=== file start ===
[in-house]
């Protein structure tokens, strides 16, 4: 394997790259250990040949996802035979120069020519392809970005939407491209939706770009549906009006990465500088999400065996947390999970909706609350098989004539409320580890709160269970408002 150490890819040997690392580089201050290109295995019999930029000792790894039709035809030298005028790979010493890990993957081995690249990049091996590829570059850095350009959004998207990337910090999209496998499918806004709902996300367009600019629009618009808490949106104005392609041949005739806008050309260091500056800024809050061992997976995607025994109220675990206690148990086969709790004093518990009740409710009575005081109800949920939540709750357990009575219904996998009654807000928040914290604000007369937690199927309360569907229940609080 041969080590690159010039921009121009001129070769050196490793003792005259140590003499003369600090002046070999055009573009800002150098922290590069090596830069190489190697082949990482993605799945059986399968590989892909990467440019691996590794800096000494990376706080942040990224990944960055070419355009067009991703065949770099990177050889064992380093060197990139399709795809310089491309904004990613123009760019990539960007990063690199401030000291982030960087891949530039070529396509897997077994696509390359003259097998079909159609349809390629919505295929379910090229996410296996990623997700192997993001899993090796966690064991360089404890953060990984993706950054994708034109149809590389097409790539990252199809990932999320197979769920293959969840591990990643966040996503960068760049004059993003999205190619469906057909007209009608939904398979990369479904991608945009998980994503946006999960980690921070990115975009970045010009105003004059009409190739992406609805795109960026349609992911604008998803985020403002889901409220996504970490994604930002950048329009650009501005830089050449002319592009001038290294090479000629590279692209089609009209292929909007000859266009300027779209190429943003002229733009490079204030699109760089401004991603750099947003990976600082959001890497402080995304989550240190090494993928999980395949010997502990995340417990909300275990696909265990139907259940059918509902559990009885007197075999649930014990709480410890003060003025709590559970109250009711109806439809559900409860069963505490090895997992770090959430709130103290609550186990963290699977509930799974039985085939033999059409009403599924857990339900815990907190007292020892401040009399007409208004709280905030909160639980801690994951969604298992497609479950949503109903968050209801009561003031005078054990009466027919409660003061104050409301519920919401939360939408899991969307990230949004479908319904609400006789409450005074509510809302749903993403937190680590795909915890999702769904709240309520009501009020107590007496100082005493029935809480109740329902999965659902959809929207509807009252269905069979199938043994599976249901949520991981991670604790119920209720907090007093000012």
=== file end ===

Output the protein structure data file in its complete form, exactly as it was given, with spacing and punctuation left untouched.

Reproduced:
[in-house]
């Protein structure tokens, strides 16, 4: 394997790259250990040949996802035979120069020519392809970005939407491209939706770009549906009006990465500088999400065996947390999970909706609350098989004539409320580890709160269970408002 150490890819040997690392580089201050290109295995019999930029000792790894039709035809030298005028790979010493890990993957081995690249990049091996590829570059850095350009959004998207990337910090999209496998499918806004709902996300367009600019629009618009808490949106104005392609041949005739806008050309260091500056800024809050061992997976995607025994109220675990206690148990086969709790004093518990009740409710009575005081109800949920939540709750357990009575219904996998009654807000928040914290604000007369937690199927309360569907229940609080 041969080590690159010039921009121009001129070769050196490793003792005259140590003499003369600090002046070999055009573009800002150098922290590069090596830069190489190697082949990482993605799945059986399968590989892909990467440019691996590794800096000494990376706080942040990224990944960055070419355009067009991703065949770099990177050889064992380093060197990139399709795809310089491309904004990613123009760019990539960007990063690199401030000291982030960087891949530039070529396509897997077994696509390359003259097998079909159609349809390629919505295929379910090229996410296996990623997700192997993001899993090796966690064991360089404890953060990984993706950054994708034109149809590389097409790539990252199809990932999320197979769920293959969840591990990643966040996503960068760049004059993003999205190619469906057909007209009608939904398979990369479904991608945009998980994503946006999960980690921070990115975009970045010009105003004059009409190739992406609805795109960026349609992911604008998803985020403002889901409220996504970490994604930002950048329009650009501005830089050449002319592009001038290294090479000629590279692209089609009209292929909007000859266009300027779209190429943003002229733009490079204030699109760089401004991603750099947003990976600082959001890497402080995304989550240190090494993928999980395949010997502990995340417990909300275990696909265990139907259940059918509902559990009885007197075999649930014990709480410890003060003025709590559970109250009711109806439809559900409860069963505490090895997992770090959430709130103290609550186990963290699977509930799974039985085939033999059409009403599924857990339900815990907190007292020892401040009399007409208004709280905030909160639980801690994951969604298992497609479950949503109903968050209801009561003031005078054990009466027919409660003061104050409301519920919401939360939408899991969307990230949004479908319904609400006789409450005074509510809302749903993403937190680590795909915890999702769904709240309520009501009020107590007496100082005493029935809480109740329902999965659902959809929207509807009252269905069979199938043994599976249901949520991981991670604790119920209720907090007093000012």